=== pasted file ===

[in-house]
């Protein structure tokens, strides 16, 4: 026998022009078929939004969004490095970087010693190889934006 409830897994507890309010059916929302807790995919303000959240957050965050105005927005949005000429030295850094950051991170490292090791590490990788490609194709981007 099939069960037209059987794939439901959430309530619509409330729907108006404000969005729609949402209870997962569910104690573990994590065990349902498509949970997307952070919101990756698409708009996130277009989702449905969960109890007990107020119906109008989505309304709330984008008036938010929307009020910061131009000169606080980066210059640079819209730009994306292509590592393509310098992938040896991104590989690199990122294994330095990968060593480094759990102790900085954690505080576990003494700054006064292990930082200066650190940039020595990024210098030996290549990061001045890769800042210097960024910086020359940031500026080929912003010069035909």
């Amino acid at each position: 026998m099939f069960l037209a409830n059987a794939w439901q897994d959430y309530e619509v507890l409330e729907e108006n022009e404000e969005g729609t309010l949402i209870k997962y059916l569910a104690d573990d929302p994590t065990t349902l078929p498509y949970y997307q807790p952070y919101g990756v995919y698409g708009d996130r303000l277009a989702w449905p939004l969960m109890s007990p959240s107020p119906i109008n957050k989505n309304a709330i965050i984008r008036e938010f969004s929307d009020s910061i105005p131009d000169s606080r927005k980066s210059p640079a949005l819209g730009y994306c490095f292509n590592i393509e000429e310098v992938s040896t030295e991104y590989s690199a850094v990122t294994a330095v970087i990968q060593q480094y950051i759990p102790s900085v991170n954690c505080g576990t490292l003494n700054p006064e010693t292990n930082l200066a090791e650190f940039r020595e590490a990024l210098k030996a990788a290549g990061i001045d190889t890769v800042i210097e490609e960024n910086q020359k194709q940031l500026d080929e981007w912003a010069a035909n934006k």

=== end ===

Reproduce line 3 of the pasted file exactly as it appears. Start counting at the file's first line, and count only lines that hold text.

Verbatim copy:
């Amino acid at each position: 026998m099939f069960l037209a409830n059987a794939w439901q897994d959430y309530e619509v507890l409330e729907e108006n022009e404000e969005g729609t309010l949402i209870k997962y059916l569910a104690d573990d929302p994590t065990t349902l078929p498509y949970y997307q807790p952070y919101g990756v995919y698409g708009d996130r303000l277009a989702w449905p939004l969960m109890s007990p959240s107020p119906i109008n957050k989505n309304a709330i965050i984008r008036e938010f969004s929307d009020s910061i105005p131009d000169s606080r927005k980066s210059p640079a949005l819209g730009y994306c490095f292509n590592i393509e000429e310098v992938s040896t030295e991104y590989s690199a850094v990122t294994a330095v970087i990968q060593q480094y950051i759990p102790s900085v991170n954690c505080g576990t490292l003494n700054p006064e010693t292990n930082l200066a090791e650190f940039r020595e590490a990024l210098k030996a990788a290549g990061i001045d190889t890769v800042i210097e490609e960024n910086q020359k194709q940031l500026d080929e981007w912003a010069a035909n934006k």